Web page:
What teaching and learning techniques work best for you? I don’t practice a fully flipped classroom, because many of my students expect and benefit from the structure of a traditional lecture. However, I do incorporate active learning strategies in pretty much every class. The combination of lecture and experiential learning seems to strike a good balance for my undergraduate students who vary in their experiences and academic preparation. By scaffolding them in this way, they are able to become active participants in their education without feeling abandoned to their own devices.
What’s your workspace like? A clutter. I am working on the piles of papers and creating a filing system but keep finding other more pressing things to do. I will say that the first week of the transition to teaching from home I recognized the need for a second monitor in my home office. I switch back and forth between tasks often and having more virtual space is important. In the classroom I rely on google slides and a white board as well as a lot of papers and worksheets I print out. I’m getting better and creating virtual ways to complete in class activities (thanks, COVID), but sometimes there is no substitute for having a case study on your desk to work through with a neighbor.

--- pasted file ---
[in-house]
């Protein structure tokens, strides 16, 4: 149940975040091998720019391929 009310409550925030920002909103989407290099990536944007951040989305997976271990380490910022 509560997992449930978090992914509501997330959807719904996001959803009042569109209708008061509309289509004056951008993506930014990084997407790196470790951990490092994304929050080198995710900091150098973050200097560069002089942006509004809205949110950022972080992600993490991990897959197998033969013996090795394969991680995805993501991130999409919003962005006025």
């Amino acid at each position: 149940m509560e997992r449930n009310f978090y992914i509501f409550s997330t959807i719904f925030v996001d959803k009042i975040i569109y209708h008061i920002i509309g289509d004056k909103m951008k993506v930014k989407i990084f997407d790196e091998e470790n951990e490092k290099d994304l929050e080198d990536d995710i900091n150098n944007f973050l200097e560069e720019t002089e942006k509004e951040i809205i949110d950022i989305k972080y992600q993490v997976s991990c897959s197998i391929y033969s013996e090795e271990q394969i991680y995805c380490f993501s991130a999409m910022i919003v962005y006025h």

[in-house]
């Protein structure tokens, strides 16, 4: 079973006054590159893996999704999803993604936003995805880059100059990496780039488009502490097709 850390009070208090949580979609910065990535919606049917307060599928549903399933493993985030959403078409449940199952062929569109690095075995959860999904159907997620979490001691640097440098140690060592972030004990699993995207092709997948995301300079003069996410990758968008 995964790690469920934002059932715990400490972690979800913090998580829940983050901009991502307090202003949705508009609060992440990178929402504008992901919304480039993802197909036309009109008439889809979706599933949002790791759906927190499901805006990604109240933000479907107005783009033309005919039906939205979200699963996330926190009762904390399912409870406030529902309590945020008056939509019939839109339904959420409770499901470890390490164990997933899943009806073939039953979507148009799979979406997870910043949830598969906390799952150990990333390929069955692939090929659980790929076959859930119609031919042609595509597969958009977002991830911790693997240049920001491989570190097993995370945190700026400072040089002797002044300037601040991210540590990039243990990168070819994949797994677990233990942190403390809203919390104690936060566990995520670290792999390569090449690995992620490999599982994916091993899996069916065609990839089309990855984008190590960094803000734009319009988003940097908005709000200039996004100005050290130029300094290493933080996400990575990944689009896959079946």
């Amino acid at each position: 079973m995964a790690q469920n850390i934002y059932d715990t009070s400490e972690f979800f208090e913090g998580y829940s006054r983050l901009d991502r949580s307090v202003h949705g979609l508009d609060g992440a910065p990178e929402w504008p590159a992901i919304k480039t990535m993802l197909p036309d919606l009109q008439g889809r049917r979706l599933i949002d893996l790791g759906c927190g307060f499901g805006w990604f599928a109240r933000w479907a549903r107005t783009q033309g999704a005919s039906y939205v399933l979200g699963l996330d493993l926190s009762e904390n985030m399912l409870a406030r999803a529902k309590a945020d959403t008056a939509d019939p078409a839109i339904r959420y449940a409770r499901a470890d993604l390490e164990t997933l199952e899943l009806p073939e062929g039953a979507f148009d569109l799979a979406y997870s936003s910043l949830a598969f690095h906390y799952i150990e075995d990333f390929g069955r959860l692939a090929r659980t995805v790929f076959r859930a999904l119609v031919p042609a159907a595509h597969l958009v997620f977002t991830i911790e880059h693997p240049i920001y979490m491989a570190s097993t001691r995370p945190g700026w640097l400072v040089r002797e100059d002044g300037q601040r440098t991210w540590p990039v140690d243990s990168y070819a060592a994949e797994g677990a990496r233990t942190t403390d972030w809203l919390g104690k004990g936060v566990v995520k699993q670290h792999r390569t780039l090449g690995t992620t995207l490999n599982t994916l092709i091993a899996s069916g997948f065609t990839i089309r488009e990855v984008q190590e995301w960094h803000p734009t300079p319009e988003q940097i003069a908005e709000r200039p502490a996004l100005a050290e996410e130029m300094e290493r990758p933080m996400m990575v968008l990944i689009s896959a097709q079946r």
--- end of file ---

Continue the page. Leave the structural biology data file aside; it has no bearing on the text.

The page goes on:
Three words that best describe your teaching style. Enthusiastic, experiential, committed to students.
What is your teaching philosophy in 8 words or fewer? You can do difficult work. I will help.
Tell us about a teaching disaster (or embarrassment) you’ve had and how you dealt with the situation. I’ve had a few technical glitches such as sharing the wrong file and once I accidently broadcast my ultrasound photo from a not yet announced pregnancy. The biggest issue was a misconstrued sarcastic comment about the difficulty of a test which convinced a few students that I was “out to fail them.” That was one of the most pivotal moments in my teaching career in realizing that students didn’t necessarily know that I want them to succeed. I think we have to gain student’s trust before we can ask them to challenge themselves and let them know that we are teammates, coming in with an assist, not goalies trying to prevent them from scoring.